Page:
Judge rules Tesla can’t hide behind arbitration in sexual harassment case
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A lawsuit that accuses Tesla of fostering a workplace with “rampant” sexual harassment will continue in court after a California judge denied the company’s motion for arbitration, as first reported by Bloomberg. Although the female worker who brought up the case signed an arbitration agreement at Tesla, terminating her rights to sue, Alameda County Superior Court Judge Stephen Kaus still moved forward with the decision on Monday.

Jessica Barraza filed the lawsuit last year, claiming she was subject to catcalling, lewd comments, and inappropriate touching while working as a production associate at Tesla’s Fremont, California factory. At least seven more female workers have since come forward with sexual harassment complaints, with some alleging that Tesla CEO Elon Musk’s suggestive tweets only made it worse.

In a copy of the court documents viewed by The Verge, Judge Kaus said Barraza was “ambushed” by Tesla’s arbitration policies, as Tesla didn’t give “any indication that she would have to agree to arbitrate employment claims and give up her right to a jury trial.” As Bloomberg points out, President Joe Biden signed a bill in March that ends forced arbitration in sexual assault cases, but because this case began before the bill became law, it doesn’t apply.

“This is a victory for public accountability,” David Lowe, Barraza’s attorney said in a statement. “Because of this ruling, Tesla will not be able to hide behind the closed doors of confidential arbitration. Instead, Tesla will be judged by a jury of Ms. Barraza’s peers in a public courtroom.”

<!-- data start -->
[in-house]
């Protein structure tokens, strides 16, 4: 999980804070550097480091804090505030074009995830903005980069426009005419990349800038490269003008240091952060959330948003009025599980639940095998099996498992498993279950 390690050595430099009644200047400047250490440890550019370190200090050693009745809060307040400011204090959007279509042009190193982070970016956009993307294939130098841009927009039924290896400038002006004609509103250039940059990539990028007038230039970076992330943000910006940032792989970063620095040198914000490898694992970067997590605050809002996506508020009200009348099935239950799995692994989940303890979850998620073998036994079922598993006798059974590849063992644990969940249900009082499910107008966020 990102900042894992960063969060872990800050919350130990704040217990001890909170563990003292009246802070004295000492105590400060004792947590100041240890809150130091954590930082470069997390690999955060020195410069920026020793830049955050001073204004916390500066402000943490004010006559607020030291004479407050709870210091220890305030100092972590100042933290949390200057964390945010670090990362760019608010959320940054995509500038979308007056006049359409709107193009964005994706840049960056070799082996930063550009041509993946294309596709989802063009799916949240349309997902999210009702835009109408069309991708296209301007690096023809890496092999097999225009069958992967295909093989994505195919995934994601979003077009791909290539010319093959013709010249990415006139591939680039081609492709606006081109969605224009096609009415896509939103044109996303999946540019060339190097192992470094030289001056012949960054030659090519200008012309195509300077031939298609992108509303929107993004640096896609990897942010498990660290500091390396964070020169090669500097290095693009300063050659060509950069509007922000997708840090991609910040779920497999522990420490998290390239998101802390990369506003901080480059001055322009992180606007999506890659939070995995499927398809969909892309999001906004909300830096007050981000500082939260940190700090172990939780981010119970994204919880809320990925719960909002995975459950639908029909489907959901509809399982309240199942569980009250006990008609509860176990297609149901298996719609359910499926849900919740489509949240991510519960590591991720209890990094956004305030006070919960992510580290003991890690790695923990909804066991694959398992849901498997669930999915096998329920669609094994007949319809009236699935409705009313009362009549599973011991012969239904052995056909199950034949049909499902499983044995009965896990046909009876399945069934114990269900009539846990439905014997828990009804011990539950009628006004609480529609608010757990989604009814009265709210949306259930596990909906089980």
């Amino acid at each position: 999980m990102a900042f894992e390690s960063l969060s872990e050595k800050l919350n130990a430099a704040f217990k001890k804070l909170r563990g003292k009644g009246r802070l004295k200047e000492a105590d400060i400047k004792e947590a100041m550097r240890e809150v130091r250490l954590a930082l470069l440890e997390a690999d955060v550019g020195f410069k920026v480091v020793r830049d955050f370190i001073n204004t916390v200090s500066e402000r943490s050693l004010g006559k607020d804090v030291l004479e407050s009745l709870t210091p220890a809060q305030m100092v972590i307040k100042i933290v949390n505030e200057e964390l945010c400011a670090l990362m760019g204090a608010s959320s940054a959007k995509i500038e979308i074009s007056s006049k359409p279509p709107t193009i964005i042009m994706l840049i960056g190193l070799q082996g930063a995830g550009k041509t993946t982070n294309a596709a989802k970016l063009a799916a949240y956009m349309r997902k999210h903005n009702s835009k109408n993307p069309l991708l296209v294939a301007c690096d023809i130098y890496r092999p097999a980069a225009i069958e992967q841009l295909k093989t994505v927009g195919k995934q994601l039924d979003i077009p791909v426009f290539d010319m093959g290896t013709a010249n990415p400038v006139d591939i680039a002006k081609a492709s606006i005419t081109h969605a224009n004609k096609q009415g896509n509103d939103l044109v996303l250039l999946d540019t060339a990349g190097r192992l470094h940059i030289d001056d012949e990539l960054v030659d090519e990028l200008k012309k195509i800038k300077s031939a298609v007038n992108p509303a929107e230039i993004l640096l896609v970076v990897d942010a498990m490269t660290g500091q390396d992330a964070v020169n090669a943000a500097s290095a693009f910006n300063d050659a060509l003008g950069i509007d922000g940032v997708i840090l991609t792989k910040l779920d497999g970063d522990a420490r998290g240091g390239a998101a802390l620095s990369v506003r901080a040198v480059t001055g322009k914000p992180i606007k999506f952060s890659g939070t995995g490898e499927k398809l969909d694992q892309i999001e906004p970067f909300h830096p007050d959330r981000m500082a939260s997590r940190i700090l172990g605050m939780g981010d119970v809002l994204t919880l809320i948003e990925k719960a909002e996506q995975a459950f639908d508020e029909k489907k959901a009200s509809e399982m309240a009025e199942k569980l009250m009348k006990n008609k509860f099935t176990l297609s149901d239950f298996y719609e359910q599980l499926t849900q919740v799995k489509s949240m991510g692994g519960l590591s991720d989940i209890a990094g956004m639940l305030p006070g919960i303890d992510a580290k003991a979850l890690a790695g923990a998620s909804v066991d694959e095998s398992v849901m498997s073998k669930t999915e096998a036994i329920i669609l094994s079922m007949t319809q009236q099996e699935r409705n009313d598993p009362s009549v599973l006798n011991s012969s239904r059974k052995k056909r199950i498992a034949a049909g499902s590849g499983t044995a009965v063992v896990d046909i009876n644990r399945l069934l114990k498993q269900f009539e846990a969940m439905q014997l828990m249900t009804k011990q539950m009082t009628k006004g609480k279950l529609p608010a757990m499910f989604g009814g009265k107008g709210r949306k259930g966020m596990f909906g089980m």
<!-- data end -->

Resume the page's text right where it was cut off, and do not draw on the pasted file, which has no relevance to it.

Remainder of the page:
The ruling comes as Musk faces sexual misconduct allegations of his own, which came to light in a recent report from Insider. During a corporate flight, Musk allegedly exposed himself to a female flight attendant and gave her an ultimatum to perform a sexual act. SpaceX reportedly gave the attendant a $250,000 severance agreement after she brought the complaint to management.

Musk and his team have vehemently denied the accusations, with SpaceX president Gwynne Shotwell calling the allegations “false” in a company-wide email to employees. Musk himself said the accusations are “utterly untrue.” Musk has also claimed that the piece was written to “interfere with the Twitter aquisition,” which he had previously placed “on hold” over a dispute about the measurement of automated accounts.



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